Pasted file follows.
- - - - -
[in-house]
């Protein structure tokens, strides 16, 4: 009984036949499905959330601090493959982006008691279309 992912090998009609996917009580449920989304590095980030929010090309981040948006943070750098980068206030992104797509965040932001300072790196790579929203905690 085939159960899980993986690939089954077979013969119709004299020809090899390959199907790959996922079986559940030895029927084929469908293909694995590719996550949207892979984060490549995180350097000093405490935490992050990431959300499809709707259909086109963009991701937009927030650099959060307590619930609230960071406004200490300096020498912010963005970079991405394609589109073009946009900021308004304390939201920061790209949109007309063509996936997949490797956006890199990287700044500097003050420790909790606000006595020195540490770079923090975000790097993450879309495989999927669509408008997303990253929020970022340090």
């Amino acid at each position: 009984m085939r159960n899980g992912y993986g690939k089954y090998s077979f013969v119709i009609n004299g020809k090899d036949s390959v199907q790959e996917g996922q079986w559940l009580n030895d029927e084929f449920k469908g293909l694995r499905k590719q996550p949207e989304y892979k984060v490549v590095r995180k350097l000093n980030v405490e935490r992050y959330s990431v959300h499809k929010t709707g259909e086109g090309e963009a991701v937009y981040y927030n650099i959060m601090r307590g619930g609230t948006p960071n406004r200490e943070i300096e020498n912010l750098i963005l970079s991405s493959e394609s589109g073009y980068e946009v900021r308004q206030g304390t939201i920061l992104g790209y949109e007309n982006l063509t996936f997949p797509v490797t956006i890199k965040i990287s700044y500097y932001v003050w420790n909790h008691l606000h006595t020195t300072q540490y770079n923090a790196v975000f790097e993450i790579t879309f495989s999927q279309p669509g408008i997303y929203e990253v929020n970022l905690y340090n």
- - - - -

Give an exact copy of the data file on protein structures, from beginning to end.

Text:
[in-house]
């Protein structure tokens, strides 16, 4: 009984036949499905959330601090493959982006008691279309 992912090998009609996917009580449920989304590095980030929010090309981040948006943070750098980068206030992104797509965040932001300072790196790579929203905690 085939159960899980993986690939089954077979013969119709004299020809090899390959199907790959996922079986559940030895029927084929469908293909694995590719996550949207892979984060490549995180350097000093405490935490992050990431959300499809709707259909086109963009991701937009927030650099959060307590619930609230960071406004200490300096020498912010963005970079991405394609589109073009946009900021308004304390939201920061790209949109007309063509996936997949490797956006890199990287700044500097003050420790909790606000006595020195540490770079923090975000790097993450879309495989999927669509408008997303990253929020970022340090």
């Amino acid at each position: 009984m085939r159960n899980g992912y993986g690939k089954y090998s077979f013969v119709i009609n004299g020809k090899d036949s390959v199907q790959e996917g996922q079986w559940l009580n030895d029927e084929f449920k469908g293909l694995r499905k590719q996550p949207e989304y892979k984060v490549v590095r995180k350097l000093n980030v405490e935490r992050y959330s990431v959300h499809k929010t709707g259909e086109g090309e963009a991701v937009y981040y927030n650099i959060m601090r307590g619930g609230t948006p960071n406004r200490e943070i300096e020498n912010l750098i963005l970079s991405s493959e394609s589109g073009y980068e946009v900021r308004q206030g304390t939201i920061l992104g790209y949109e007309n982006l063509t996936f997949p797509v490797t956006i890199k965040i990287s700044y500097y932001v003050w420790n909790h008691l606000h006595t020195t300072q540490y770079n923090a790196v975000f790097e993450i790579t879309f495989s999927q279309p669509g408008i997303y929203e990253v929020n970022l905690y340090n």